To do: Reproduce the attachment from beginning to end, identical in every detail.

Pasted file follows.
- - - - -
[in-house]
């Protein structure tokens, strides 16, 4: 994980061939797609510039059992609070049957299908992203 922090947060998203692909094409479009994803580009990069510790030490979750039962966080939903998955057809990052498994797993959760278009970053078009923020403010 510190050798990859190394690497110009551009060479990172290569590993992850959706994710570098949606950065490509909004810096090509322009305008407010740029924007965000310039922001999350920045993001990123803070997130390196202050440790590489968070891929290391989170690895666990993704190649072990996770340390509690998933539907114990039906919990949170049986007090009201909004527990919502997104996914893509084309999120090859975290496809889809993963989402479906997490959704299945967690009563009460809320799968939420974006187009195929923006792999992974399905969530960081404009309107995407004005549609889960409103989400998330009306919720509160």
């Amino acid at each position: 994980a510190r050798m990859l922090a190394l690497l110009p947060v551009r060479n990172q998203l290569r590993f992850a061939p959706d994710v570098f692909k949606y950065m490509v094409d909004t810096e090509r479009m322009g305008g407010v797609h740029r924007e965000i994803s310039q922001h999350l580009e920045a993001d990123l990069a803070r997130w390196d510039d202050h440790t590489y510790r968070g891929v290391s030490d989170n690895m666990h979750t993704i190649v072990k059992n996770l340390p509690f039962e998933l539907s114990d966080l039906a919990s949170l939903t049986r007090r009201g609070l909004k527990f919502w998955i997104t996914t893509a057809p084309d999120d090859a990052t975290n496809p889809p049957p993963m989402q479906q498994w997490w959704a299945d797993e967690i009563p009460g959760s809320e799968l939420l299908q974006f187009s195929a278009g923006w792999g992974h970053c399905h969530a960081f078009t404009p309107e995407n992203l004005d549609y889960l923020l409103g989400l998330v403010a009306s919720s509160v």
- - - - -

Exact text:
[in-house]
């Protein structure tokens, strides 16, 4: 994980061939797609510039059992609070049957299908992203 922090947060998203692909094409479009994803580009990069510790030490979750039962966080939903998955057809990052498994797993959760278009970053078009923020403010 510190050798990859190394690497110009551009060479990172290569590993992850959706994710570098949606950065490509909004810096090509322009305008407010740029924007965000310039922001999350920045993001990123803070997130390196202050440790590489968070891929290391989170690895666990993704190649072990996770340390509690998933539907114990039906919990949170049986007090009201909004527990919502997104996914893509084309999120090859975290496809889809993963989402479906997490959704299945967690009563009460809320799968939420974006187009195929923006792999992974399905969530960081404009309107995407004005549609889960409103989400998330009306919720509160």
């Amino acid at each position: 994980a510190r050798m990859l922090a190394l690497l110009p947060v551009r060479n990172q998203l290569r590993f992850a061939p959706d994710v570098f692909k949606y950065m490509v094409d909004t810096e090509r479009m322009g305008g407010v797609h740029r924007e965000i994803s310039q922001h999350l580009e920045a993001d990123l990069a803070r997130w390196d510039d202050h440790t590489y510790r968070g891929v290391s030490d989170n690895m666990h979750t993704i190649v072990k059992n996770l340390p509690f039962e998933l539907s114990d966080l039906a919990s949170l939903t049986r007090r009201g609070l909004k527990f919502w998955i997104t996914t893509a057809p084309d999120d090859a990052t975290n496809p889809p049957p993963m989402q479906q498994w997490w959704a299945d797993e967690i009563p009460g959760s809320e799968l939420l299908q974006f187009s195929a278009g923006w792999g992974h970053c399905h969530a960081f078009t404009p309107e995407n992203l004005d549609y889960l923020l409103g989400l998330v403010a009306s919720s509160v």